Past Reviews

Regional Reviews: Cincinnati

White Christmas
La Comedia Dinner Theatre
Review by Scott Cain

Liv Kurtz, Andy Donnelly, Dom Giovanni,
and Allison Gabert

Photo Courtesy of La Comedia Dinner theatre
Though the temperature on opening night of La Comedia Dinner Theatre's production of White Christmas was in the 70s, that didn't stop the holiday spirit from flowing from the stage into the audience. After all, this title is one of La Comedia's most popular shows, returning every four or five years, and this year's production boasts a talented cast and superb choreography, along with the musical's well-known songs.

White Christmas, based on the 1954 film of the same title, follows the antics of two World War II veterans (Bob and Phil) who become a famous song-and-dance duo in the mid-1950s. As they prepare for their new show, they meet a pair of performing sisters (Betty and Judy) and follow them to a Vermont mountain inn where the ladies are scheduled to perform. The near-bankrupt lodge turns out to be owned by the men's former army general, and they generously initiate a plan to help their old commander avoid financial ruin.

The book for the musical is by David Ives and Paul Blake, and it follows the film's general story, with some details altered, including some expansion of supporting characters. The plot is quite corny, with the main conflict stemming from a simple misunderstanding. Other old-fashioned sentiments like "hey, let's put on a show in a barn," which the characters even acknowledge as hokey, abound as well. Even with healthy doses of humor, romance and drama, as well as a storyline with a good heart that fits the values and emotions of Christmas, the book is predictable.

The main asset of White Christmas is its uplifting score by Irving Berlin. The stage version includes most of the songs from the movie, including "Sisters," "Count Your Blessings," "Snow," and the title number. Other Berlin tunes such as "Let Yourself Go," "Blue Skies," "Falling Out of Love Can Be Fun," and "I Love a Piano," which weren't in the film or were only heard in brief snippets, have been included in this stage version in a fairly seamless fashion. Mr. Berlin's songs are classics, with snappy melodies and first-class lyrics.

Chris Bieser serves as the director and choreographer of this production. His dances are splendid (especially for "Blue Skies"), truly the highlight of the show. His direction includes smooth transitions (not always a given in dinner theatres), well-suited blocking, and an apt tone for the piece. At the performance I attended, there were a few rough spots in the performances and technical execution (especially mic issues) that need tightened up, but that one assumes they will improve with a few more performances or rehearsals.

As cynical Bob, Andy Donnelly is appropriately stoic and guarded at first, but conveys the warmer side of his character as the story continues. He's also a wonderful singer, providing the post-bows traditional rendition of "O, Holy Night" that always ends La Comedia's holiday show. Dom Giovanni is befittingly funny and happy-go-lucky, and dances up a storm. Liv Kurtz displays vocal versatility as Betty, delicate and warm voiced at the beginning, but sultry during her performance of "How Deep Is the Ocean?." Ms. Kurtz could provide a bit of variation in her character's tone, however, needing to display more of a sunny disposition when the plot calls for it. Allison Gabert is perky and funny as sister Judy, hamming it up at times and showing off strong vocal and dance skills.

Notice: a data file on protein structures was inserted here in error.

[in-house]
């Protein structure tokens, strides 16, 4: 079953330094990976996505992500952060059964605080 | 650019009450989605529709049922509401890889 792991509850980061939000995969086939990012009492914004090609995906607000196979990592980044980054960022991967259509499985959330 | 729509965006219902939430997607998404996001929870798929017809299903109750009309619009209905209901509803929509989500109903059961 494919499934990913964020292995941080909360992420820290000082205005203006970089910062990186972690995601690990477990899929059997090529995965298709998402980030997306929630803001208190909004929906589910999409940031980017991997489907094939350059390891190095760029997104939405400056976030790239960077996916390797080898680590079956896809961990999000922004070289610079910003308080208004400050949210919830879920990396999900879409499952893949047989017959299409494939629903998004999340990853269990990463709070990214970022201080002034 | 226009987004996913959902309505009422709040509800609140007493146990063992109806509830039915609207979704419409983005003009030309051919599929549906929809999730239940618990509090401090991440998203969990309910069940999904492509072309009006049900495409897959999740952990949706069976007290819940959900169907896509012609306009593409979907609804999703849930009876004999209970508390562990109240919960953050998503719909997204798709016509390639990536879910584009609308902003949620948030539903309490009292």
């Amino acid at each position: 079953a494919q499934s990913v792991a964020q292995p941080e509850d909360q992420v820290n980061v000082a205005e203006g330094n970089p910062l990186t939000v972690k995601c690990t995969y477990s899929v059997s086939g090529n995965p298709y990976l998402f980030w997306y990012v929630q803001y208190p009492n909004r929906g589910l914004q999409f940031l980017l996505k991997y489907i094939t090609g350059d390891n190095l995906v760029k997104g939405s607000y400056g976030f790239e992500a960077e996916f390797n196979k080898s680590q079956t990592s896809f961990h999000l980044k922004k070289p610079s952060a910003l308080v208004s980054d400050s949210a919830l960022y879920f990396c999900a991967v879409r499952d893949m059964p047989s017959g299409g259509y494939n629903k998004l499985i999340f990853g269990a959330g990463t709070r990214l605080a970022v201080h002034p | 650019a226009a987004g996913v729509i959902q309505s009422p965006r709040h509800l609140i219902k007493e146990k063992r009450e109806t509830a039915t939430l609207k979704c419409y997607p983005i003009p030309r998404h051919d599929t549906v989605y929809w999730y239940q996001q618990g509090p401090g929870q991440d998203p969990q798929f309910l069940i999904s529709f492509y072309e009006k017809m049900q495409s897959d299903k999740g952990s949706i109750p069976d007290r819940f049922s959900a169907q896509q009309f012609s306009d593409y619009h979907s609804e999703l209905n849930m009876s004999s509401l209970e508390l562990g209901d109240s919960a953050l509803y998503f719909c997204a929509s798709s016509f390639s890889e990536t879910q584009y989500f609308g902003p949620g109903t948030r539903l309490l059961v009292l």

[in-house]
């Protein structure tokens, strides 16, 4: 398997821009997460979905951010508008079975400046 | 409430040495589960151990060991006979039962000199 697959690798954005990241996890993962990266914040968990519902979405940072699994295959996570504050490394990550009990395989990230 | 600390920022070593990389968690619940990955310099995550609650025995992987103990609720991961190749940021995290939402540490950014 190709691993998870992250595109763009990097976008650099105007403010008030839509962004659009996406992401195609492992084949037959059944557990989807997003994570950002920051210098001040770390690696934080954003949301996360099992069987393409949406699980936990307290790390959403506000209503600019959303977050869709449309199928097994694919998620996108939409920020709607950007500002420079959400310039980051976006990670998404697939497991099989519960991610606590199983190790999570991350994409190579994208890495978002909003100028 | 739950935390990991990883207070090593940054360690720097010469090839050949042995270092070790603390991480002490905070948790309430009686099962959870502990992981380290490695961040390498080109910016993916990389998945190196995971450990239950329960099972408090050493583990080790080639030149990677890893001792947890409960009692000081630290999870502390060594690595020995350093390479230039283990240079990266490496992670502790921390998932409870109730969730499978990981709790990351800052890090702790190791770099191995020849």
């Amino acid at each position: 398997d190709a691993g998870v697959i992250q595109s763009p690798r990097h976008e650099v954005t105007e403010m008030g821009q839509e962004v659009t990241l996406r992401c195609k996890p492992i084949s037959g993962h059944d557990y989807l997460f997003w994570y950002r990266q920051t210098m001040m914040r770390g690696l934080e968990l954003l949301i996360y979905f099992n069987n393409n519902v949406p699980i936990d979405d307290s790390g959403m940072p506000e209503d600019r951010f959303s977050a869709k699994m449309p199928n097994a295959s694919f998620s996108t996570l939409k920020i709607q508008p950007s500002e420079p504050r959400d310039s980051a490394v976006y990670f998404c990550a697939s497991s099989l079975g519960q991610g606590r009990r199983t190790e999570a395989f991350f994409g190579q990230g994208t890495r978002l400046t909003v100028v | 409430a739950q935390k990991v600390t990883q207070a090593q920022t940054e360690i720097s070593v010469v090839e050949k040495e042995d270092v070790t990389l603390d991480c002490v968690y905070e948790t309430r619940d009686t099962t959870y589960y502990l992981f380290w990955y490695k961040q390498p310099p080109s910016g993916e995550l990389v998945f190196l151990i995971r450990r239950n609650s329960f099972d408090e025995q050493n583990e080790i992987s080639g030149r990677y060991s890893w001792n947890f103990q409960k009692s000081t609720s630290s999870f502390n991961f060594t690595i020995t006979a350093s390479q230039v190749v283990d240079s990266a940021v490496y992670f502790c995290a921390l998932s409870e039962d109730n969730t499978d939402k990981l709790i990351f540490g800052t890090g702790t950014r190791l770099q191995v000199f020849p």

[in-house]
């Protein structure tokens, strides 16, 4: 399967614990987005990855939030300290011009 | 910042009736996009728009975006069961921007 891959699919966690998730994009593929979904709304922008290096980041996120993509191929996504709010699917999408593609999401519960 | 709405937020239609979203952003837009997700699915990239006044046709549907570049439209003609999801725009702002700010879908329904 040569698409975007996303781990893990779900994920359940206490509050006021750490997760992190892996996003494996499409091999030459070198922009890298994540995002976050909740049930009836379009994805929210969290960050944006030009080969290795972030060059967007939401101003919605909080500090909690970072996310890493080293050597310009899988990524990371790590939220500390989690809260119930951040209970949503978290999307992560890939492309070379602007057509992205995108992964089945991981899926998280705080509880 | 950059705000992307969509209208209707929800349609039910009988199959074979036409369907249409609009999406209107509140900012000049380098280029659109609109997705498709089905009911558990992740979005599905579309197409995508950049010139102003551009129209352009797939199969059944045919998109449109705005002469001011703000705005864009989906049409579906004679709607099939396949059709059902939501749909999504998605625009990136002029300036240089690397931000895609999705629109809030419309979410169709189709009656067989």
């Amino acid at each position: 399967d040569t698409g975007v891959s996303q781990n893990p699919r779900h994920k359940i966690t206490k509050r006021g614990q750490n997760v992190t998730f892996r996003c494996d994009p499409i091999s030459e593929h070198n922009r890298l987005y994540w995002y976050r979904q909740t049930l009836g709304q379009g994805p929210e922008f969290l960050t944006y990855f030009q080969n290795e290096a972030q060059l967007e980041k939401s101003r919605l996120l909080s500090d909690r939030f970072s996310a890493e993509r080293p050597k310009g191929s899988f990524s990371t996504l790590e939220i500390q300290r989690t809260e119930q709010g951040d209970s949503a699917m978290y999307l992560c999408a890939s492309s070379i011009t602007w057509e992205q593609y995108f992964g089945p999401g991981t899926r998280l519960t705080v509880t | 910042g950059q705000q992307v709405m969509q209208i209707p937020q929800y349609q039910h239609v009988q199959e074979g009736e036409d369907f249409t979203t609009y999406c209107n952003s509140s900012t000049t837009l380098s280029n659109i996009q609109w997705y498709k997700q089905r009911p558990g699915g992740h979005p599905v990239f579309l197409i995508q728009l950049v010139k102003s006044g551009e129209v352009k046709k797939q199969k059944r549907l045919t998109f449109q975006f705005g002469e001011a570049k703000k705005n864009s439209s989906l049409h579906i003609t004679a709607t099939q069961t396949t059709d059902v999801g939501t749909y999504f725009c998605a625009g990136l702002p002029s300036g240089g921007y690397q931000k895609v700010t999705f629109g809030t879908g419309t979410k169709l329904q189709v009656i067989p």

As the innkeeper's assistant Martha, Leanne Greenberg skillfully provides showbiz razzmatazz, big vocals, and apt comedic timing to great effect. Robert Tully is appropriately stern and proud as General Waverly, and shows off a commanding stage presence. The ensemble performs admirably, playing multiple parts which include many challenging dances.

The set design isn't specifically attributed to anyone in the program, and while generally varied, efficient and cohesive, they sometimes lack the polish or detail audiences might expect. The lighting by Edward Huber uses several nice effects, but needs some fine tuning in execution. The costumes by Emercita Erb and Mattison Williams are generally period-appropriate and handsome, with some of the outfits that fans of the film may expect to see.

Despite the imperfect book and the need for a bit more time for the cast and crew to settle in further (there's time, given the two-month run of the show), this production of White Christmas is sure to please the many theatergoers who will celebrate the holidays at La Comedia this season. Excellent choreography, memorable songs, and a fine cast (and don't forget the pretty darn good buffet) make this Christmas tradition one that is sure to be a hit once again.

White Christmas runs through December 30, 2022, at La Comedia Dinner Theater, 765 W Central Avenue, Springboro OH. For tickets and information, call 937-746-4554 or visit